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A Ghanaian Artist Brought A Boat To This Year’s Art Basel Miami

After being canceled last year due to the COVID-19 pandemic, Art Basel Miami returned in person to celebrate the arts, bringing many viewers from around the world to the city for a 3-day event at the Miami Convention Center. Hundreds of art purveyors filled the building for a time of conversation, art, and inspiration – all while adhering to this yea’s mask-wearing requirements. The city of Miami bubbled as hotels, restaurants, and bars were the epicenter of entertainment, boasting lavish parties with celebrities from across the country taking part in the action.

An artist who caught our attention was Serge Attukwei Clottey from Ghana, who presented his work at the Ritz-Carlton Hotel titled, The Bodies Left Behind. Clottey, who’s best known for repurposing plastic Kufuor gallons in his artwork as a means of exploring issues like global warming, water scarcity, and other environmental issues, staged a month-long exhibition, in partnership with the hotel. It allowed the artist and his team to further dive into the issue of global warming and water scarcity, throughout the hotel. The exhibition left guests of the hotel curious about his work.

Clottey made a huge statement by presenting the western traveler’s effects on Africa and its coastline in a luxurious space. He spoke to OkayAfrica about why he chose this subject matter.


Why did you choose this theme in this particular space?

With this exhibition I really wanted to bring a piece of home into the space, quite literally. I wanted to explore the theme of migration. How industrial brands affect Africa on a larger scale, observed from an African perspective. When westerners visit Africa, they are the ones that loot and pollute the ocean, leaving things like Nike shoes, rubber, trash in the ocean, which doesn’t help our environment. It’s meaningful to me because I realized I can use this moment and exhibition to show people in this luxurious space how they affect our country, using it as a conversation starter so they become aware that we are aware. With awareness, we can start to create change.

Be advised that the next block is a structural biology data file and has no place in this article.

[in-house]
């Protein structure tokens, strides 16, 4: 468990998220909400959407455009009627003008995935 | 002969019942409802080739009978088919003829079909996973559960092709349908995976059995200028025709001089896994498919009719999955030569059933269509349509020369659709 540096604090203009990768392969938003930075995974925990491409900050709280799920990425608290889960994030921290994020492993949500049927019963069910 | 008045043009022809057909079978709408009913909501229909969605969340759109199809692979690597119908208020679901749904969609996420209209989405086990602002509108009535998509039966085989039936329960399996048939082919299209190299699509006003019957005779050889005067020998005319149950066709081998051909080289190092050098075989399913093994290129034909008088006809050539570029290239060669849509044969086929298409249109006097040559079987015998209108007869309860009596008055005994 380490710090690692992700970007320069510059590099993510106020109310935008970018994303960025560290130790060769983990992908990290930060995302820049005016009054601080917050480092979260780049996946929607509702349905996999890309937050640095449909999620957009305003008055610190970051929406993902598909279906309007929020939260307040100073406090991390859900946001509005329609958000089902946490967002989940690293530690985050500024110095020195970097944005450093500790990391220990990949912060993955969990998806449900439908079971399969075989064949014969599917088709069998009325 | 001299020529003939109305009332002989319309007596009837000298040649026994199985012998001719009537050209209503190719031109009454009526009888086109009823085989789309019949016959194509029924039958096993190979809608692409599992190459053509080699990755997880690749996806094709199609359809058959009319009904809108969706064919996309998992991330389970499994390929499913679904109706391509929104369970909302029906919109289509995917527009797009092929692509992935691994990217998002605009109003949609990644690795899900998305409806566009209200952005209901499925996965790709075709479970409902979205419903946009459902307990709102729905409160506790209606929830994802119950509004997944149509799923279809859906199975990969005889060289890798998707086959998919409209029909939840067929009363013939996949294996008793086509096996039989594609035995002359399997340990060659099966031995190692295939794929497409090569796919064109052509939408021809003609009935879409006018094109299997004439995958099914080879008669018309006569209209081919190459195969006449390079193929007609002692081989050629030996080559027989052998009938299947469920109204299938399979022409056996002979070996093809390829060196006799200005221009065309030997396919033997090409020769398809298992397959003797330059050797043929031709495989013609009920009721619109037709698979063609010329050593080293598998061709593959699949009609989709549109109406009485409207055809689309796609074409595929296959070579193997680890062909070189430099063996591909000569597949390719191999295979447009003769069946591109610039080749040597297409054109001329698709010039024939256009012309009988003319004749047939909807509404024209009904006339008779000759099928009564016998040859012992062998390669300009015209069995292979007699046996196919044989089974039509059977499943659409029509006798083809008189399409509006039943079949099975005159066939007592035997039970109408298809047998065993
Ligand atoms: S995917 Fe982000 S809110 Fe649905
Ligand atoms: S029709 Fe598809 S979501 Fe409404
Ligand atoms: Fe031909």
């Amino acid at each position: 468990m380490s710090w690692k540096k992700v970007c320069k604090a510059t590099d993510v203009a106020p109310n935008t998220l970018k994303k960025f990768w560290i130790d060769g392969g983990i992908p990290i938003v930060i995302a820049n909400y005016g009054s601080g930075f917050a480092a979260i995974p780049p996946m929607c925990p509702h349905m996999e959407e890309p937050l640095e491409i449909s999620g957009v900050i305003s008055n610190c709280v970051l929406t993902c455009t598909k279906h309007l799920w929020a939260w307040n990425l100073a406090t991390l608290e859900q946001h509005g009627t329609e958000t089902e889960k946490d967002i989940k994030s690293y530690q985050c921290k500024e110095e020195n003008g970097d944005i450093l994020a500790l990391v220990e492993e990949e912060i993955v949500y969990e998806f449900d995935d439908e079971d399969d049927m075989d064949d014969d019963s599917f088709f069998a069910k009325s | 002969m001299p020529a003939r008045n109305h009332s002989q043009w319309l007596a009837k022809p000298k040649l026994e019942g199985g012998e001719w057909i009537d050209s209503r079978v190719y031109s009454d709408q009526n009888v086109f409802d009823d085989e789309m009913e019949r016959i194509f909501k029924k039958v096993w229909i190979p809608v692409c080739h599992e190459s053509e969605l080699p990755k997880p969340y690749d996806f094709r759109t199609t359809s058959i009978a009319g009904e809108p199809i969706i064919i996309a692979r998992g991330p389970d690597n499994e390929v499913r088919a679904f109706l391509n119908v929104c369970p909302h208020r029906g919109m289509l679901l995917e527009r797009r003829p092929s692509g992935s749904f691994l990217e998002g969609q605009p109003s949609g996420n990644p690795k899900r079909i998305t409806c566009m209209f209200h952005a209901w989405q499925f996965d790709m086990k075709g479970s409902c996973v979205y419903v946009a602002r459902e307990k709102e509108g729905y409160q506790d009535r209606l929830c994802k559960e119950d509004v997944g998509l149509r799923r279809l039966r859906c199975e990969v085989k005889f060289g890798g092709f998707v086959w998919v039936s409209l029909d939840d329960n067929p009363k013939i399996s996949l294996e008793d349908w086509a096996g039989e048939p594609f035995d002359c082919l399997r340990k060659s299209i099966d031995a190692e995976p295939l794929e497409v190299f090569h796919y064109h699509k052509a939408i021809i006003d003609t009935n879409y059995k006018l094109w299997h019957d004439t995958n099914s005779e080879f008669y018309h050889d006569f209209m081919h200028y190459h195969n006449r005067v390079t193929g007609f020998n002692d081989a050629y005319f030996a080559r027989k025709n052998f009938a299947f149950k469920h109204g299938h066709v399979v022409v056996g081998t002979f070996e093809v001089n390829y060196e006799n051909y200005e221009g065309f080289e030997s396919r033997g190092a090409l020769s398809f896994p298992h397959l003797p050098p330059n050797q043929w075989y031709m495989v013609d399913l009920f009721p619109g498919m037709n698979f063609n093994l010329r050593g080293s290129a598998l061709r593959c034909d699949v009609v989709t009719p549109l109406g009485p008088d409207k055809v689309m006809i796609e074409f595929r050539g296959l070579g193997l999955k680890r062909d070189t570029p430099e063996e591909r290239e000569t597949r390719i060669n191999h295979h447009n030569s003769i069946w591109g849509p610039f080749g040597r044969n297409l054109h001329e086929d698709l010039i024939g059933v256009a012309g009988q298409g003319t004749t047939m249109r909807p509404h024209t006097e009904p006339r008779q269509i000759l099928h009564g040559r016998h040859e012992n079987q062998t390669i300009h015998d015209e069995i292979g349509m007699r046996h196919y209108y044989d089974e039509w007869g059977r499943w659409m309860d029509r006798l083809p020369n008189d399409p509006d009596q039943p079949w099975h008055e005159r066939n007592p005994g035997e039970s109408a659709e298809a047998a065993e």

Serge Attukwei Clottey installed a traditional Ghanaian fishing boat into a Miami hotel to stimulate conversations about environmental issues.Photo: Matteo Prandoni and BFA

Where did you find the boat and how long did it take for you to put the pieces together?

The main integral part of the exhibition is the boat that you see in front lobby, which we had to find from Basil. That also took some time to find and put together but it conveys the global voyage of people from all over the world who travel to different parts of the continent, and their effects on the coastline and water. The rubber shoes and rubbish that’s on the boat is representative of the rubbish that’s collected in migration, from place to place, by foreigners.

What was the most challenging part of bringing all of the pieces of the exhibition to the hotel?

I brought my team from Ghana to support in the installation throughout the hotel. It was about 3 weeks of preparation and installation, and the work will remain here till the end of the month. It was challenging shipping the pieces in but it was even more challenging putting the pieces together by hand because we are working with raw materials like rubber, metal, and wood. But I think we delivered a strong message and gave travelers something to think about, which I’m grateful for.

What does it mean to present your work at Miami Art Basel?

It means a great deal because I want to inspire the kids in Ghana to take their work outside the country, to have conversations about us to a larger community. I also want kids to have a dialogue on how people are affected by the pressure of western society. It’s a small step in the right direction.

What’s next?

I’ve shown in many places like 1-54 Gallery, Dessert X at Coachella to name a few. I would like to visit Asia and present there. I think there’s opportunity in Japan to collaborate and continue the conversation.


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